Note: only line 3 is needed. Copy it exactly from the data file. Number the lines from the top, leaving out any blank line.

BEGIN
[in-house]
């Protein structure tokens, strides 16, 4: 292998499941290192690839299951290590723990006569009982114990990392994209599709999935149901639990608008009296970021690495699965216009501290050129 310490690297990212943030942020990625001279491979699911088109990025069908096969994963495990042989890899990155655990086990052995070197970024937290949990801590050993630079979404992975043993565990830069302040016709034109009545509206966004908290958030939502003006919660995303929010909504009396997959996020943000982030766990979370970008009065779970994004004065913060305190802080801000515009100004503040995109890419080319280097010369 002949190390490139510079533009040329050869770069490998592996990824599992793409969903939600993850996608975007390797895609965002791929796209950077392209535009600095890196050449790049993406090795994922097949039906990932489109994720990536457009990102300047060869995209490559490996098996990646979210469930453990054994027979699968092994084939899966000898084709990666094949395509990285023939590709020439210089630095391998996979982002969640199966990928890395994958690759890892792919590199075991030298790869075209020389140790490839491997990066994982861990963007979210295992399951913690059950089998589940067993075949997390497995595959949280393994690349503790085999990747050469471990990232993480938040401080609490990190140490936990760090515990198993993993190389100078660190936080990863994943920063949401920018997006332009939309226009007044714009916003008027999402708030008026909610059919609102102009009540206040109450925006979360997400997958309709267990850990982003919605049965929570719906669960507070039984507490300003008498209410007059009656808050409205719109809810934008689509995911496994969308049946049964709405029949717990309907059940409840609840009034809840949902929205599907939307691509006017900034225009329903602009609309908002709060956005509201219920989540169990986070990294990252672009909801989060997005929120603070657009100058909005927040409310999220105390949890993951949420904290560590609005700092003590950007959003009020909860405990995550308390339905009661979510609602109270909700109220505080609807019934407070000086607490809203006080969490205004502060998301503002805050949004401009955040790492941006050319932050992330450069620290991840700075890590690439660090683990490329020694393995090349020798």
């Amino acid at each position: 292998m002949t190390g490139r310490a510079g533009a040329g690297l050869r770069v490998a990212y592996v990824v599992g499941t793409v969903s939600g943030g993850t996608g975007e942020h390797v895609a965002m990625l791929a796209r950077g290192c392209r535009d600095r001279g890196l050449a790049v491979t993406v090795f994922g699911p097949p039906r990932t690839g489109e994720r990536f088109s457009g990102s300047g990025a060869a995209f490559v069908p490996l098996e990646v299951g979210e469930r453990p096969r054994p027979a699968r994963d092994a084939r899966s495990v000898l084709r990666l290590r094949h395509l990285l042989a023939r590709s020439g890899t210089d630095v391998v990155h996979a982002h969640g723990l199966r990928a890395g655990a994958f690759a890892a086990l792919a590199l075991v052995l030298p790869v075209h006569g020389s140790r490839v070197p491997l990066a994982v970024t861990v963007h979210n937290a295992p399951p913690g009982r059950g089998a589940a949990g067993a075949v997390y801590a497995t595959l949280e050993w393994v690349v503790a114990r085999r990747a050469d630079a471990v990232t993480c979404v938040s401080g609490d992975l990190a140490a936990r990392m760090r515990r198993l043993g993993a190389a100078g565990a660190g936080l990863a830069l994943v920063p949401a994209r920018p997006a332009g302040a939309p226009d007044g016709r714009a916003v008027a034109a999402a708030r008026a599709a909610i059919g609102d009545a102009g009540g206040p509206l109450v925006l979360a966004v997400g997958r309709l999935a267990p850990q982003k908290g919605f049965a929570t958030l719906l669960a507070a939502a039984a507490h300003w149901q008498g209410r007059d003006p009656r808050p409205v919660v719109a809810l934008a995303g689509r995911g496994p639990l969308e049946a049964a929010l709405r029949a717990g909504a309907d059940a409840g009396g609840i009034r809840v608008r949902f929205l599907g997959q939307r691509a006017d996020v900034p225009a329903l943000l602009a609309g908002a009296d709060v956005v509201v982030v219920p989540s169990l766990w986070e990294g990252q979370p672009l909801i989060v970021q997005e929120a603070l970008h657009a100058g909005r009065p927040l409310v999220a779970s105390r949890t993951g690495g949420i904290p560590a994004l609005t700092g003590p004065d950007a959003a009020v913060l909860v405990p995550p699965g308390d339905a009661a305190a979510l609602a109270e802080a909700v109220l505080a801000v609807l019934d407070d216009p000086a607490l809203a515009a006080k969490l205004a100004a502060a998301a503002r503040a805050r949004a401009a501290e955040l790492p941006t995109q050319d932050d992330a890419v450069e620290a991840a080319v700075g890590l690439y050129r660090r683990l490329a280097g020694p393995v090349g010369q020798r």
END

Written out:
């Amino acid at each position: 292998m002949t190390g490139r310490a510079g533009a040329g690297l050869r770069v490998a990212y592996v990824v599992g499941t793409v969903s939600g943030g993850t996608g975007e942020h390797v895609a965002m990625l791929a796209r950077g290192c392209r535009d600095r001279g890196l050449a790049v491979t993406v090795f994922g699911p097949p039906r990932t690839g489109e994720r990536f088109s457009g990102s300047g990025a060869a995209f490559v069908p490996l098996e990646v299951g979210e469930r453990p096969r054994p027979a699968r994963d092994a084939r899966s495990v000898l084709r990666l290590r094949h395509l990285l042989a023939r590709s020439g890899t210089d630095v391998v990155h996979a982002h969640g723990l199966r990928a890395g655990a994958f690759a890892a086990l792919a590199l075991v052995l030298p790869v075209h006569g020389s140790r490839v070197p491997l990066a994982v970024t861990v963007h979210n937290a295992p399951p913690g009982r059950g089998a589940a949990g067993a075949v997390y801590a497995t595959l949280e050993w393994v690349v503790a114990r085999r990747a050469d630079a471990v990232t993480c979404v938040s401080g609490d992975l990190a140490a936990r990392m760090r515990r198993l043993g993993a190389a100078g565990a660190g936080l990863a830069l994943v920063p949401a994209r920018p997006a332009g302040a939309p226009d007044g016709r714009a916003v008027a034109a999402a708030r008026a599709a909610i059919g609102d009545a102009g009540g206040p509206l109450v925006l979360a966004v997400g997958r309709l999935a267990p850990q982003k908290g919605f049965a929570t958030l719906l669960a507070a939502a039984a507490h300003w149901q008498g209410r007059d003006p009656r808050p409205v919660v719109a809810l934008a995303g689509r995911g496994p639990l969308e049946a049964a929010l709405r029949a717990g909504a309907d059940a409840g009396g609840i009034r809840v608008r949902f929205l599907g997959q939307r691509a006017d996020v900034p225009a329903l943000l602009a609309g908002a009296d709060v956005v509201v982030v219920p989540s169990l766990w986070e990294g990252q979370p672009l909801i989060v970021q997005e929120a603070l970008h657009a100058g909005r009065p927040l409310v999220a779970s105390r949890t993951g690495g949420i904290p560590a994004l609005t700092g003590p004065d950007a959003a009020v913060l909860v405990p995550p699965g308390d339905a009661a305190a979510l609602a109270e802080a909700v109220l505080a801000v609807l019934d407070d216009p000086a607490l809203a515009a006080k969490l205004a100004a502060a998301a503002r503040a805050r949004a401009a501290e955040l790492p941006t995109q050319d932050d992330a890419v450069e620290a991840a080319v700075g890590l690439y050129r660090r683990l490329a280097g020694p393995v090349g010369q020798r």